Ellis, J. M. : Treatment of carpal tunnel syndrome with vitamin B6, Southern Medical Journal, Vol. 80: No. 7, July 1987.

Ellis, J. M., Folkers, K., Clinical aspects of treatment of carpal tunnel syndrome with vitamin B6, Vitamin B6, Dakshinamurti, K. (ed.) Annals New York Academy of Sciences, Vol. 585, 1990, pp. 302-320.

Ellis, J. M.: Diabetes: New Therapies. 1995.

Erick-M. Vitamin B-6 and ginger in morning sickness [letter] J-Am-Diet-Assoc. 1995 Apr; 95(4): 416.

Gaby, S.K., In: Vitamin Intake and Health: A Scientific Review. Marcel Dekker: New York, 1991, pp. 163-174.

Gaby, A.R. J Nutr Med., 1990; 1: 153-157.

Giraud-DW et al: Erythrocyte and plasma B-6 vitamer concentrations of long-term tobacco smokers, chewers, and nonusers. Am-J-Clin-Nutr. 1995 Jul; 62(1): 104-9.

Gridley, D.S., et al. Nutr Res., 1988; 8: 201-207.

Guthrie, Helen A. Introductory Nutrition. 5th edition. St. Louis: C.V. Mosby Co., 1971.

Gvozdova, L.G., et al. Vop Pitan., 1966; 25: 40-44.

Kabir, H., Leklem, J.E., Miller, L.T. J Nutr., 1983; 113: 2412-2420.

Kang-Yoon-SA et al: Vitamin B-6 adequacy in neonatal nutrition: associations with preterm delivery, type of feeding, and vitamin B-6 supplementation. Am-J-Clin-Nutr. 1995 Nov; 62(5): 932-42.

Kirschmann, J.D. Nutrition Almanac: Nutrition Search. McGrew-Hill: New York. 1990.

Krause, Marie V. & Martha A. Hunscher. Food, Nutrition And Diet Therapy. Philadelphia: W.B. Saunders Co., 1972.

Kutsky, R.J. 1973. Handbook of Vitamins and Hormones. Van Nostrand Reinhold, Co. New York, New York. 278.

Lehninger, A.L. Principles of Biochemistry. Worth Publi, Inc, N Y. 1011.

McCully, K.S. Am J Pathol., 1969; 56: 111-128.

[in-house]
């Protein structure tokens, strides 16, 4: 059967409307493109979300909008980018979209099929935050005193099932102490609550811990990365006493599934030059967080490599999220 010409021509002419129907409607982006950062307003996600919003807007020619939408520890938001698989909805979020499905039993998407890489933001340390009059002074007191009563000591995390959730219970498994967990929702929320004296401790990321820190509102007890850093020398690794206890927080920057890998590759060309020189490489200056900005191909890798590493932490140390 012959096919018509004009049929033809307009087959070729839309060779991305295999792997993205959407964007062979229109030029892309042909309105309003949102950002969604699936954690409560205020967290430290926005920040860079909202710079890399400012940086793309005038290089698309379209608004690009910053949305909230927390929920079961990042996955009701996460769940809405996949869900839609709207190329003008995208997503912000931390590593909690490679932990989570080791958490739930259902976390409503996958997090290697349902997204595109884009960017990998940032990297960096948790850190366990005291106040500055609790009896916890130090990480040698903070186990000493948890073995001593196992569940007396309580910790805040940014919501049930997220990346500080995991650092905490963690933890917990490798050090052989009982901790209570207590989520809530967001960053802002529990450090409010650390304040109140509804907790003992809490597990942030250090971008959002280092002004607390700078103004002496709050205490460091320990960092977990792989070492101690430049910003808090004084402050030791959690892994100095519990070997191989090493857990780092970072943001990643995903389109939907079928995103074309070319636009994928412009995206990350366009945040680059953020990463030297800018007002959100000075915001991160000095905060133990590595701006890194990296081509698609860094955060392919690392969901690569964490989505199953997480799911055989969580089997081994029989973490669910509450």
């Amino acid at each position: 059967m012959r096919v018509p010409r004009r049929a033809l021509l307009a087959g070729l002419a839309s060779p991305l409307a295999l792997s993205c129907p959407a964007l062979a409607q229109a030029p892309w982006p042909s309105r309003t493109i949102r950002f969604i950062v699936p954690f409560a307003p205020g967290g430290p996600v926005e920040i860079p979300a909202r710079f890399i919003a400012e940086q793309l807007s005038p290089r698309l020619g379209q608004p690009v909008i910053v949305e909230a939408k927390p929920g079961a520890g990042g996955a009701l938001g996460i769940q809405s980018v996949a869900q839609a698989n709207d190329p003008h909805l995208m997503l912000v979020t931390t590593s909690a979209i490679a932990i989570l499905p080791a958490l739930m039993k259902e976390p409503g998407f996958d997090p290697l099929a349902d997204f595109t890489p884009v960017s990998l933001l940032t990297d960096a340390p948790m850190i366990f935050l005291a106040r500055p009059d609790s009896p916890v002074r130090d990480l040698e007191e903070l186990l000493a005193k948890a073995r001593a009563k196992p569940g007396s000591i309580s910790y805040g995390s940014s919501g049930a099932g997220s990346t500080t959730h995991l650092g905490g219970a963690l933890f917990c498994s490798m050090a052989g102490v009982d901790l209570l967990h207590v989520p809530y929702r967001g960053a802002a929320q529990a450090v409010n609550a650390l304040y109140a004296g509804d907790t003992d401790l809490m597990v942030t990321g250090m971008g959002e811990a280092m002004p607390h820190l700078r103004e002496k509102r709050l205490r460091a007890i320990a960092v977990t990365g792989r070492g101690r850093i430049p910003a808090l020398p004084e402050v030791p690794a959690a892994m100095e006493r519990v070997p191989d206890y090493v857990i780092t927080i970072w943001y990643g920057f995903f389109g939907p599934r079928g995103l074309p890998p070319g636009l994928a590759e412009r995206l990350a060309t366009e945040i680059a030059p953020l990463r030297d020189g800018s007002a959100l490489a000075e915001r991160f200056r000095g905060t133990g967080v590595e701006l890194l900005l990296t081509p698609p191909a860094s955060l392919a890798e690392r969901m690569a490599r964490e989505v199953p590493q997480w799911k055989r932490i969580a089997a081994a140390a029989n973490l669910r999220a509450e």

Murray, M.T. & Pizzorno, J.E. Encyclopedia of Natural Medicine. Rocklin, CA: Prima Publishing,1991.

Parry, G.J., Bredesen D.E. Neurology, 1985; 35: 1466-1468.

Pfeiffer, Carl D., M.D. Mental And Elemental Nutrients. New Canaan, Conn. Keats Publishing, 1975.

Recommended Dietary Allowances. 1989. National Academy of Science, National Academy Press, Washington, D.C.

Reynolds, R.D., Natta, C.L. Depressed plasma pyridoxal phosphate concentrations in adult asthmatics. Am J Clin Nutr. 41 (1985): 684-688.

Ribaya-Mercado, J.D., et al. FASEB J., 1988; 2: A847.

Rinehart, J.F., Greenburg, L.D. Am J Clin Nutr., 1956; 4: 318-325.

Schaumburg, H., et al. N Eng J Med., 1983; 309: 445-448.

Serofontein, W.J., et al. Atherosclerosis, 1986; 59: 341-346.

Swift, M.E., Shultz, T.D. Nutr Rep Int., 1986; 34: 1-14.

Talbott, M.C., Miller, L.T., Kerkvliet, N.I. Am J Clin Nutr., 1987; 46: 659- 664.

Thomas, C.L. 1985. Taber's Cyclopedic Medical Dictionary. F.A. Davis Co. Pub., Philadelphia. 2170.

Vermaak, M.E., et al. S. Afr Med J., 1986; 70: 195-196.

Vutyavanich-T et al: Pyridoxine for nausea and vomiting of pregnancy: a randomized, double-blind, placebo-controlled trial. Am-J-Obstet-Gynecol. 1995 Sep; 173(3 Pt 1): 881-4.

Walji, H., Vitamin Guide: Essential nutrients for healthy living., Element: Dorset, U.K. 1992.

Walji, H., Vitamin Minerals & Dietary Supplements., Hodder Headline Plc.: London, U.K. 1994.

Weisburger, J. Am J Clin Nutr., 1991; 53: S226-S237.

Williams, S.R. 1981. Nutrition and Diet Therapy. Times Mirror Mosby College Publishing. St. Louis, Missouri.

Wilson, J. Walter. 1957. Clinical and immunological aspects of fungous disease. Charles C. Thomas; Springfield, Illinois.

Main Menu